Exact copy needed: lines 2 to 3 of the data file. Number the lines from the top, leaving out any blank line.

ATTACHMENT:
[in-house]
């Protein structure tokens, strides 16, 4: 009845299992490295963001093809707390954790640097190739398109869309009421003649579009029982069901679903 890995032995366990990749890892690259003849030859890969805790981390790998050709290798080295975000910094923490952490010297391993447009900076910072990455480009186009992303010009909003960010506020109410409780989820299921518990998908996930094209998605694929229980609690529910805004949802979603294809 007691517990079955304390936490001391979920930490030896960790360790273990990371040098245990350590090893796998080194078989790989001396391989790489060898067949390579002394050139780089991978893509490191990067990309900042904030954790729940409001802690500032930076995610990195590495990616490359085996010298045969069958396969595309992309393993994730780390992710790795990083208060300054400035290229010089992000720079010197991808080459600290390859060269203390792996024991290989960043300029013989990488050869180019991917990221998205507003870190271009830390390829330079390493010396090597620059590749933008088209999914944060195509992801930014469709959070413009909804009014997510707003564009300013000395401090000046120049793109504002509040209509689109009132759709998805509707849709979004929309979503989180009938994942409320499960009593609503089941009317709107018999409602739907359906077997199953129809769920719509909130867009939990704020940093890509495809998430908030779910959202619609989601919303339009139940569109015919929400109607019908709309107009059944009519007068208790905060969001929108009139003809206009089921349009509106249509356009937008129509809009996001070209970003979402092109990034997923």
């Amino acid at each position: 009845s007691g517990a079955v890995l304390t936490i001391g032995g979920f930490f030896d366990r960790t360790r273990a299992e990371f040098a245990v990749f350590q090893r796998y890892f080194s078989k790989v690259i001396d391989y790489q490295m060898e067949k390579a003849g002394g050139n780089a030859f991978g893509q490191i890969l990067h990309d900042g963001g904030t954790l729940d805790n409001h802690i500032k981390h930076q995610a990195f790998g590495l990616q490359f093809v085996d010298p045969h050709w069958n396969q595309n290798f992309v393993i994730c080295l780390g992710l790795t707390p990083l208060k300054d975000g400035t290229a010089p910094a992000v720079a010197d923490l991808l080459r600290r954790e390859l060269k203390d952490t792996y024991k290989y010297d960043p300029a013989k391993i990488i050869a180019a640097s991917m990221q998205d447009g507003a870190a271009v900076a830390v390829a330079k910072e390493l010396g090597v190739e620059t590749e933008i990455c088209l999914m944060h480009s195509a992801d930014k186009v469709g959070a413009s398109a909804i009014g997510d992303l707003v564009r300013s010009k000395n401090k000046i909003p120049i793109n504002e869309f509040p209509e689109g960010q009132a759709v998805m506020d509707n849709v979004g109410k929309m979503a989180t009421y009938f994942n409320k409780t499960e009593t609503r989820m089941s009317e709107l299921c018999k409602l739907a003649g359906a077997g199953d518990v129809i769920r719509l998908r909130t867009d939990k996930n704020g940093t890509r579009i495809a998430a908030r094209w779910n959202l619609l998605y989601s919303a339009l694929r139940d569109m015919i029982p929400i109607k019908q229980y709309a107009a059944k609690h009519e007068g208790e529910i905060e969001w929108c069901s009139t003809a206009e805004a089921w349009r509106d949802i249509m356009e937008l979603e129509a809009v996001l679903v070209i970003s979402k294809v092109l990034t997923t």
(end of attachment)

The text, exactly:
């Protein structure tokens, strides 16, 4: 009845299992490295963001093809707390954790640097190739398109869309009421003649579009029982069901679903 890995032995366990990749890892690259003849030859890969805790981390790998050709290798080295975000910094923490952490010297391993447009900076910072990455480009186009992303010009909003960010506020109410409780989820299921518990998908996930094209998605694929229980609690529910805004949802979603294809 007691517990079955304390936490001391979920930490030896960790360790273990990371040098245990350590090893796998080194078989790989001396391989790489060898067949390579002394050139780089991978893509490191990067990309900042904030954790729940409001802690500032930076995610990195590495990616490359085996010298045969069958396969595309992309393993994730780390992710790795990083208060300054400035290229010089992000720079010197991808080459600290390859060269203390792996024991290989960043300029013989990488050869180019991917990221998205507003870190271009830390390829330079390493010396090597620059590749933008088209999914944060195509992801930014469709959070413009909804009014997510707003564009300013000395401090000046120049793109504002509040209509689109009132759709998805509707849709979004929309979503989180009938994942409320499960009593609503089941009317709107018999409602739907359906077997199953129809769920719509909130867009939990704020940093890509495809998430908030779910959202619609989601919303339009139940569109015919929400109607019908709309107009059944009519007068208790905060969001929108009139003809206009089921349009509106249509356009937008129509809009996001070209970003979402092109990034997923």
């Amino acid at each position: 009845s007691g517990a079955v890995l304390t936490i001391g032995g979920f930490f030896d366990r960790t360790r273990a299992e990371f040098a245990v990749f350590q090893r796998y890892f080194s078989k790989v690259i001396d391989y790489q490295m060898e067949k390579a003849g002394g050139n780089a030859f991978g893509q490191i890969l990067h990309d900042g963001g904030t954790l729940d805790n409001h802690i500032k981390h930076q995610a990195f790998g590495l990616q490359f093809v085996d010298p045969h050709w069958n396969q595309n290798f992309v393993i994730c080295l780390g992710l790795t707390p990083l208060k300054d975000g400035t290229a010089p910094a992000v720079a010197d923490l991808l080459r600290r954790e390859l060269k203390d952490t792996y024991k290989y010297d960043p300029a013989k391993i990488i050869a180019a640097s991917m990221q998205d447009g507003a870190a271009v900076a830390v390829a330079k910072e390493l010396g090597v190739e620059t590749e933008i990455c088209l999914m944060h480009s195509a992801d930014k186009v469709g959070a413009s398109a909804i009014g997510d992303l707003v564009r300013s010009k000395n401090k000046i909003p120049i793109n504002e869309f509040p209509e689109g960010q009132a759709v998805m506020d509707n849709v979004g109410k929309m979503a989180t009421y009938f994942n409320k409780t499960e009593t609503r989820m089941s009317e709107l299921c018999k409602l739907a003649g359906a077997g199953d518990v129809i769920r719509l998908r909130t867009d939990k996930n704020g940093t890509r579009i495809a998430a908030r094209w779910n959202l619609l998605y989601s919303a339009l694929r139940d569109m015919i029982p929400i109607k019908q229980y709309a107009a059944k609690h009519e007068g208790e529910i905060e969001w929108c069901s009139t003809a206009e805004a089921w349009r509106d949802i249509m356009e937008l979603e129509a809009v996001l679903v070209i970003s979402k294809v092109l990034t997923t």